Dodgers News: Walker Buehler Changed Windup In Search Of Improved Results

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Walker Buehler made his third start of the season on Tuesday night with a chance to help the Los Angeles Dodgers take the series from the Atlanta Braves and extend their winning streak to eight games, but the night ended with a loss after a poor performance all around.

The offense only scored one run off Braves starter Max Fried, who pitched five perfect innings before a single in the sixth by Hanser Alberto.

For Buehler, his start was far from awful, but it was short of the expectations the ace has for himself and what many have come to expect. The right-hander threw five innings and allowed three runs, but he only struck out two and gave up eight hits.

“Just not a very good outing against a pretty good team,” Buehler said. “Obviously they had some success last year, so I just need to be a little bit sharper and make some better pitches in count.”

Buehler made multiple adjustments throughout the night to try to get better results, but they were still not what he wanted. One of the changes was a mechanical adjustment to stop raising his hands above his head during his windup.

The other was pitch selection and sequencing. Generally, Buehler’s fastball usage is roughly around 40-45% each season, with his cutter in the 15-18% range. But against the Braves on Tuesday, Buehler threw his cutter and fastball both at a 32% rate.

“The only way I feel like I’m getting guys out or swings and misses is on the cutter right now,” he said after registering 11 swings and misses in the game, with seven coming on the cutter. “We’re going to lean on the stuff that I feel I have the best chance with.”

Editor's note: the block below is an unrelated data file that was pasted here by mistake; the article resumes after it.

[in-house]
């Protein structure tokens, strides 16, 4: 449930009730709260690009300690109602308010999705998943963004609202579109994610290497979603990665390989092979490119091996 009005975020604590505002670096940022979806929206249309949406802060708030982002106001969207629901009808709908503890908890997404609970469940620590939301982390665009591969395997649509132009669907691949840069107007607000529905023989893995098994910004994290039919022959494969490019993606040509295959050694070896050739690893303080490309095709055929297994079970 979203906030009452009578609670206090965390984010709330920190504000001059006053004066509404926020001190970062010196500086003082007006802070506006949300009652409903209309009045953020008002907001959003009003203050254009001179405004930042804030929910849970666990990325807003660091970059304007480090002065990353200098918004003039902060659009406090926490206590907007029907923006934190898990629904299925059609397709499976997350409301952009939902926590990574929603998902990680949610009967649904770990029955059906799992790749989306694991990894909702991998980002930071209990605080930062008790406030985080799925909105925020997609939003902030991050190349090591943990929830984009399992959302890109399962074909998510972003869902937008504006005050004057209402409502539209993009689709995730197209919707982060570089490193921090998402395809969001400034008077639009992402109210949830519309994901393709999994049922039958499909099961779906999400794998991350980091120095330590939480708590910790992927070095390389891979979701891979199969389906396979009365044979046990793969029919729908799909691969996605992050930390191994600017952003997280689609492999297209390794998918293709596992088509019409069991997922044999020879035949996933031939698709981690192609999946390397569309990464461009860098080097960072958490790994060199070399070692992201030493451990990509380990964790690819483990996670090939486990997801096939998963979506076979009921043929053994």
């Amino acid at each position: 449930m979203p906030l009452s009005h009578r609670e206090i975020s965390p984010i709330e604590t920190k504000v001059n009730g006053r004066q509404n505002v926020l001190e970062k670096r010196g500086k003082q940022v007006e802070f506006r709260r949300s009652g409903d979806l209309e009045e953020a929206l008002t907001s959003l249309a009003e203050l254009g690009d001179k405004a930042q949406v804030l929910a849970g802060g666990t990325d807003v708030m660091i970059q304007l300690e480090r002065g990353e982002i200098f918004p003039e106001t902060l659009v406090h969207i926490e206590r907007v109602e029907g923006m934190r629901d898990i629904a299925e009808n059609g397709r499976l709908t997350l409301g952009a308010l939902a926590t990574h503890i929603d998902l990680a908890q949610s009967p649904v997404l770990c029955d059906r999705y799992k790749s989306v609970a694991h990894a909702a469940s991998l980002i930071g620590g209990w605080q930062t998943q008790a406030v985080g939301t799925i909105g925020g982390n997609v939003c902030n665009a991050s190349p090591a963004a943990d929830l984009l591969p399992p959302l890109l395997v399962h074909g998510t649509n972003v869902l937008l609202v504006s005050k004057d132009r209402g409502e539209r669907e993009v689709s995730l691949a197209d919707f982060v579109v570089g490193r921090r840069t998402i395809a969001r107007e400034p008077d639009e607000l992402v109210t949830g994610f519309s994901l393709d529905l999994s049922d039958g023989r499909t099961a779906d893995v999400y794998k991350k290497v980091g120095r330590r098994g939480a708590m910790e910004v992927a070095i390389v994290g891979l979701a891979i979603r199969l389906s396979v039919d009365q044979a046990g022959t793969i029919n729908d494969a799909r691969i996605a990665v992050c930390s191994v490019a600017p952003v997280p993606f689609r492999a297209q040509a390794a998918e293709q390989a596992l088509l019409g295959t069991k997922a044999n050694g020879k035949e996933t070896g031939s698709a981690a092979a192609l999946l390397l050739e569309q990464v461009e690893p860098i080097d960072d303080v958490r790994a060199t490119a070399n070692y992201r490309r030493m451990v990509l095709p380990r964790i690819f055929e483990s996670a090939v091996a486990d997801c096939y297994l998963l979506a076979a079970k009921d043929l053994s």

Buehler now owns a 4.02 ERA in 15.2 innings with just 11 strikeouts. Last season he posted a 2.47 ERA with 212 strikeouts over 207.2 innings. In all three of his starts, Buehler has allowed at least two earned runs, pitched fewer than six innings and seen a drop in strikeouts.

“You can tell yourself it was Colorado and things weren’t sharp, but to have two here at home and not be super sharp is not something I enjoy,” Buehler said. “It’s not a feeling that like, but it’s not something we’re just going to let stay that way either.

“We’re trying things, I’m trying to figure it out and get back on track.”

Buehler not blaming short Spring Training

Due to the MLB lockout, players were rushed into Spring Training and only had three weeks to prepare for the regular season. For hitters, it was less of a problem, but it has caused many pitchers throughout the league to be behind where they would normally be come Opening Day.

But for Buehler, he doesn’t want to use that as an excuse. Heading into the regular season, Dodgers manager Dave Roberts said Buehler was the most built up of their starters and didn’t restrict him too much in any outing.

“I was pretty built up and throwing a lot of pitches; maybe not in Spring Training games, but I had thrown a lot of pitches,” Buehler said. “I definitely think a short Spring Training is not our plan A, but I don’t think that’s the reason. I’ve felt good and feel healthy, I’m just not getting the results that I want.”

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